The Smoking Cuban
Mavs News

Unlocking the Ricky Ledo Myth


The NBA Summer League smells of sweaty jerseys, hardwood floors, and most importantly, hope. NBA executives, coaches, media, and basketball junkies gather into one hot sweaty gym to grab a peek at the new up and coming talent in the NBA. Summer League seems to have a buzz different from any other NBA event like All-Star weekend. The youth-driven focus infuses summer league with a palpable sense of hope, even if most of the players present won’t even make an NBA roster.

In the Dallas Maverick kingdom we are not accustom to such hope. Maverick draft picks over the last decade have featured the likes of Maurice Ager, Dominique Jones and the illustrious Jared Cunningham. Roddy Beaubois captured the hearts for brief moment in time, but his frail frame led to his undoing. Maverick fans have long been looking for a new talent in which to place their hope: enter Ricky Ledo.

When the Mavs grabbed Ledo with the 43rd pick in the 2013 draft, he was viewed as a low risk high reward player. Ledo emerged from relative obscurity after being declared academically ineligible for his freshmen year. Scouts loved Ledo’s size, handle, and jumper, but raised concerns about his character.

After watching Ledo’s grainy high school footage on YouTube, it is very easy to fall in love with his game. He has a highly aesthetic style of play with his exquisite handle and Kevin Durant-like shooting form. Although Ledo possessed an NBA skill set, his lack of college experience left his skills unrefined. This led to a yearlong stint down in the D-League with the Texas Legends.

The yearlong stint in the D-League gave Ledo a chance to hone his sklls and gain valuable game experience. At 6’7, Ledo is quite large for a shooting guard, but he sees himself more as a combo guard and has even expressed that he’d like to play the point.

When you watch Ledo play, you can see flashes of his point guard skills with his ability to get in the lane and dish to big men or shooters. However, Ledo projects more as a secondary ball handler and someone who can work as an offensive initiator off the bench, much like the role Vince Carter has filled.

In the earlier part of the year Ledo really struggled with his consistency. More specifically, he was indecisive with his decision-making around the rim. He had no problem getting to the rim, but once he arrived he didn’t have a feel for when to make the dump off pass, pull up for the floater or take it all the way to the rim.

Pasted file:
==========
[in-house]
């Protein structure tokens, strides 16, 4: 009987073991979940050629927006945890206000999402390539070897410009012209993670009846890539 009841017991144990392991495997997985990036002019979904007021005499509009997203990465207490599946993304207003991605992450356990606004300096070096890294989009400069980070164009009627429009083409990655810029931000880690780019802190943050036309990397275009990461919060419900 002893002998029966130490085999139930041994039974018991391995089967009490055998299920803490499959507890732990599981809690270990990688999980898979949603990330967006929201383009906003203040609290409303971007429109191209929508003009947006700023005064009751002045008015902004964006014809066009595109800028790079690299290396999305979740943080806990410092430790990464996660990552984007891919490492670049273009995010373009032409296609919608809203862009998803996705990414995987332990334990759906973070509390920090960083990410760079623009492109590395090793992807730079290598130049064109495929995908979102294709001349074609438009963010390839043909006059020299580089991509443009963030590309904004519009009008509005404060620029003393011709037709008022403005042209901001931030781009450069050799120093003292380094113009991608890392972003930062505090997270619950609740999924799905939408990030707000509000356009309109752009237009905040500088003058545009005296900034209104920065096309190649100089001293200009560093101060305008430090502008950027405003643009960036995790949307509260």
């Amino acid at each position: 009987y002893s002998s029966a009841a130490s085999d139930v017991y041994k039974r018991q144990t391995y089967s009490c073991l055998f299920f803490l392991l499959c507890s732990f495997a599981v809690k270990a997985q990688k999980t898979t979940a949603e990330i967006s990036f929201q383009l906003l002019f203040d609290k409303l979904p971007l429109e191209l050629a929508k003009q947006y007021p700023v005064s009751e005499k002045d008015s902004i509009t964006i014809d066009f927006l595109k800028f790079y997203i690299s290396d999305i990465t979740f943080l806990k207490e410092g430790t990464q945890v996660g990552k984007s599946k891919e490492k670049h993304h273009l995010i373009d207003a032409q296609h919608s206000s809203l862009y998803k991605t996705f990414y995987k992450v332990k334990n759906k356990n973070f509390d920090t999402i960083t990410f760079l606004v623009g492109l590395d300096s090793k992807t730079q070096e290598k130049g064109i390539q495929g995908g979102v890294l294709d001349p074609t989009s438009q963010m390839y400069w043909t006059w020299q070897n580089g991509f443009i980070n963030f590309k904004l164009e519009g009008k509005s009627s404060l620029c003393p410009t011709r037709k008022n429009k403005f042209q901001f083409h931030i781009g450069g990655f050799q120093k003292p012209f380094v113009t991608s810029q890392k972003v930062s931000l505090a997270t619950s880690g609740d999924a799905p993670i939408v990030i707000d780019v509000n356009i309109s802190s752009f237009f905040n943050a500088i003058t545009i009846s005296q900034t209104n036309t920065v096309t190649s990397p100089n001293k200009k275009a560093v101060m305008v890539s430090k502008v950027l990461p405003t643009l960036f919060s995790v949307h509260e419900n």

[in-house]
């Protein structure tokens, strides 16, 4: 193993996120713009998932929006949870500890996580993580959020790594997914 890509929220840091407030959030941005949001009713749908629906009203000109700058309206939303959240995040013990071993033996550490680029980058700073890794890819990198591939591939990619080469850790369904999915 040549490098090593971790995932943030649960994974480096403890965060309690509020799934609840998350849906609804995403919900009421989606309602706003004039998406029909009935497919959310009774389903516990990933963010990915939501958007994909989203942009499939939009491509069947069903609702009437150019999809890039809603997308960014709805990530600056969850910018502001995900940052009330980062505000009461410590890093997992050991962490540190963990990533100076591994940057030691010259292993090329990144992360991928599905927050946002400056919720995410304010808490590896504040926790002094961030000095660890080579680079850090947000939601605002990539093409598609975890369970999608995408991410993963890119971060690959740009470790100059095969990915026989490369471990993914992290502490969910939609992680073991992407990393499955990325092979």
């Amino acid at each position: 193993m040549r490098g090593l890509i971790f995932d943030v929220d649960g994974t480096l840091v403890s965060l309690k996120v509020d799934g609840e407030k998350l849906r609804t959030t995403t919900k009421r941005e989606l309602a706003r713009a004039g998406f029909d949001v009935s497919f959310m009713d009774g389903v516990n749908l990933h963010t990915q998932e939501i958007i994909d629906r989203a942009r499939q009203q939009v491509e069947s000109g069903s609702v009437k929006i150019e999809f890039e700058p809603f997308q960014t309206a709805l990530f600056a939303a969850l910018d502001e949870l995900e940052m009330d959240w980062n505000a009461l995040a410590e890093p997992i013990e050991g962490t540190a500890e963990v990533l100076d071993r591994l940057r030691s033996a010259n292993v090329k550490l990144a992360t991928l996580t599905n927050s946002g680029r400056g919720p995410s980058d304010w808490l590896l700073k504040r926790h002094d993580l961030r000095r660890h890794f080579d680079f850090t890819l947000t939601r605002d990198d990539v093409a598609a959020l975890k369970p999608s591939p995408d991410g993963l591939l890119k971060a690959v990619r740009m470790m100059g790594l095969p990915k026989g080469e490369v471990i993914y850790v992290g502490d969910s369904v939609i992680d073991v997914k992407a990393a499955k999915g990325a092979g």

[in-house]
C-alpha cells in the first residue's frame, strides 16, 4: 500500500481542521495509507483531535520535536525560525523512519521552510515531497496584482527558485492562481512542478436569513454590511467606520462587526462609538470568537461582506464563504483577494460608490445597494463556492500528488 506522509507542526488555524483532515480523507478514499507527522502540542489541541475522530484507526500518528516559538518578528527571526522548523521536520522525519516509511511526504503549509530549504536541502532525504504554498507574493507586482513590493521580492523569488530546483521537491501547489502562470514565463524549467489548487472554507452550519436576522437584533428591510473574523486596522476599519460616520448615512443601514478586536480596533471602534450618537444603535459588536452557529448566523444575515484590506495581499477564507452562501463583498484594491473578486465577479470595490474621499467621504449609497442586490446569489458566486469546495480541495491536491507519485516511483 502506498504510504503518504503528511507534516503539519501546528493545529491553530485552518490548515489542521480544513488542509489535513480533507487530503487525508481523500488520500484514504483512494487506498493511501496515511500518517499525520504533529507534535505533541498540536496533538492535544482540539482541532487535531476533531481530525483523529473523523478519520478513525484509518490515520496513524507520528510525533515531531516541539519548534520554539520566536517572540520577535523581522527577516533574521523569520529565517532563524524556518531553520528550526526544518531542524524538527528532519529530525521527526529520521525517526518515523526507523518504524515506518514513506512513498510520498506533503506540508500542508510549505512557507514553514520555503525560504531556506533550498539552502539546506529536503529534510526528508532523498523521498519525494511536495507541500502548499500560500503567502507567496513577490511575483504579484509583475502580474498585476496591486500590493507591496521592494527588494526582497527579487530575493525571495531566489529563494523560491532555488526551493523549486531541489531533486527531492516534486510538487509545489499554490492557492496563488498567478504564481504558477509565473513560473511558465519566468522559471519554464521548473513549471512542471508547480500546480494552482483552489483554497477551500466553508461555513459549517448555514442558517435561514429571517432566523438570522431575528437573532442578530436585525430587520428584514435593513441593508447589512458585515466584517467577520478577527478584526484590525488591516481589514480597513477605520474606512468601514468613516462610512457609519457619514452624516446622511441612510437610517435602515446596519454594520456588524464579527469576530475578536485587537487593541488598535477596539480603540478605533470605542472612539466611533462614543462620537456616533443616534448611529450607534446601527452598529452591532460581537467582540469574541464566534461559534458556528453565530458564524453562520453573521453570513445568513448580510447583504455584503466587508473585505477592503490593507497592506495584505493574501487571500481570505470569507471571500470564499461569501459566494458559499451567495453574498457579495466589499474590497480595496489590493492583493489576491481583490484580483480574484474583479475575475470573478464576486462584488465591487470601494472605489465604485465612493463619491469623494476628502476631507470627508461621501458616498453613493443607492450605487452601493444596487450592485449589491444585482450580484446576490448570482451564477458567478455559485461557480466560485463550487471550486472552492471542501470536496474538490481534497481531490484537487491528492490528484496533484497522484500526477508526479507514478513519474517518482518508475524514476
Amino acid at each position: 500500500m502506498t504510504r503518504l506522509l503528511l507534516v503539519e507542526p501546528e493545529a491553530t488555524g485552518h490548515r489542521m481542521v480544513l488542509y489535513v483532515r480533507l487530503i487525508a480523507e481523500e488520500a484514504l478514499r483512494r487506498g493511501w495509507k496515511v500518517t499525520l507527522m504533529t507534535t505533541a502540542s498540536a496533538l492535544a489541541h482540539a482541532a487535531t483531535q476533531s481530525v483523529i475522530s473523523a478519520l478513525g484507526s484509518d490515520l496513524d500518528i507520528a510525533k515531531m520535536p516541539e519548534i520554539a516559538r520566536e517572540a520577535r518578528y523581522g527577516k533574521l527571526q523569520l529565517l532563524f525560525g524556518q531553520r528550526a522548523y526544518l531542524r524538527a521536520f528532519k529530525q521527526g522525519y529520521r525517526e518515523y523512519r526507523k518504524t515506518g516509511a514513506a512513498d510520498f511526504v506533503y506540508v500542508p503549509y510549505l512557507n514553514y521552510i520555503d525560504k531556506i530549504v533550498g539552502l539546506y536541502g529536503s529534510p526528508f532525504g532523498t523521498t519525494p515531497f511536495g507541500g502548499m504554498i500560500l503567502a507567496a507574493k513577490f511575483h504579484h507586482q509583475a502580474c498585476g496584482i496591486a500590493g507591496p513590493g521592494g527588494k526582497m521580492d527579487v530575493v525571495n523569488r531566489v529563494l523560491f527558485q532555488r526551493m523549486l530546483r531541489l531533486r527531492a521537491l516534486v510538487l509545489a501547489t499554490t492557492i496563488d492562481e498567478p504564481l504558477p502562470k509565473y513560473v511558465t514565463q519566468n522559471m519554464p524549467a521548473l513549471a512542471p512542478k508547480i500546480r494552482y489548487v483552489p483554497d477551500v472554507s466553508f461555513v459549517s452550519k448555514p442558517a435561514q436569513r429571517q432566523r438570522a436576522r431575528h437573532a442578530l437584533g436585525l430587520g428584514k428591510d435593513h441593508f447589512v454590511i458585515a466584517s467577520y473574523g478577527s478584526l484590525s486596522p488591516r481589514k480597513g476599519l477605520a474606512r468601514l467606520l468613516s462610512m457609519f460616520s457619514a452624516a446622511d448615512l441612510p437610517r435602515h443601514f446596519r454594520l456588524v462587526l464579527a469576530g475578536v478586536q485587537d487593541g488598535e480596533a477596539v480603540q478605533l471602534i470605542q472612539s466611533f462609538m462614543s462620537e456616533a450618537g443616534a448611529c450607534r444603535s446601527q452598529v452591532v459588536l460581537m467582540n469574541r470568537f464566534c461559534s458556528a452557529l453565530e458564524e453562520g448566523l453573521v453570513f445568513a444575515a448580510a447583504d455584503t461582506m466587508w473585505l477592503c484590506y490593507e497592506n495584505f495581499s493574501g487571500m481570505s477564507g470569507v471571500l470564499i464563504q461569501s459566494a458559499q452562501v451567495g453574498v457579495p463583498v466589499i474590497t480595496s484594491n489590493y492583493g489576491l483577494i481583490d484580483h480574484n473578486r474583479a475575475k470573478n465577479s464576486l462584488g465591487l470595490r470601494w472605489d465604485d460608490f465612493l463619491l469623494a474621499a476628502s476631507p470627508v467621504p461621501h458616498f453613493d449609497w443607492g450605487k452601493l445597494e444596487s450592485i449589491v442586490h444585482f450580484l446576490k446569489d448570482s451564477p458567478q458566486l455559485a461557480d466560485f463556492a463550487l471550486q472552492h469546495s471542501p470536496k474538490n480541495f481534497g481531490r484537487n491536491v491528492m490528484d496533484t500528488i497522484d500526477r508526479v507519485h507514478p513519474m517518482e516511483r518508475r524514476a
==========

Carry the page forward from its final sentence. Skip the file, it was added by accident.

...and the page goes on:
As the season progressed, Ledo developed a nice close range game with nifty floaters and spin moves around the rim. He still struggled to locate weak side defenders, but he developed a nice sense of timing of when to hit big men underneath the basket.

Ledo doesn’t possess elite athleticism, but his high-level ball handling allows him to navigate the court easily. His shooting numbers look mediocre, but Ledo has the mechanics to develop into a really good shooter. Ledo brings an aggressive mindset to the court in the mold of Jason Terry.

In an extremely small sample size with the Mavs this year (only 33 minutes), Ledo managed to lead the team in usage (and net rating!). Ledo’s aggression translates to the boards, where he averaged nearly six a game in his time with the Legends. It’s this aggressive mindset that should allow Ledo to find his footing in the league.

Going into this year’s summer league, Ledo will have to prove that he’s worthy of earning minutes on a quality NBA team. Depending on whether or not the Rockets match Chandler Parsons offer sheet, there could be a small role for Ledo to slide into. Summer league is a difficult place to evaluate players because of the poor talent and lack of cohesive team play.

Nonetheless, Ledo will need to show the coaching staff that he has improved his decision-making, level of awareness on both ends of the court, and the amount of (a Carlisle word here) force he plays with. He can do that by fighting hard through screens and making quality decisions with the ball, especially in pick and roll.

Ledo has all the offensive talent in the world, but the level of effort he brings and his defensive disposition will ultimately decide whether or not Carlisle plays him (see: Crowder, Jae).

The basketball community gathers at summer league to find out what could be. Ricky Ledo could be the second coming of Penny Hardaway or he could be a poor man’s Jordan Crawford. Our imaginations can run wild, because Ledo is an unknown commodity at the NBA level. So enjoy the summer of Ricky Ledo, because soon the mystery will be gone and the fun along with it.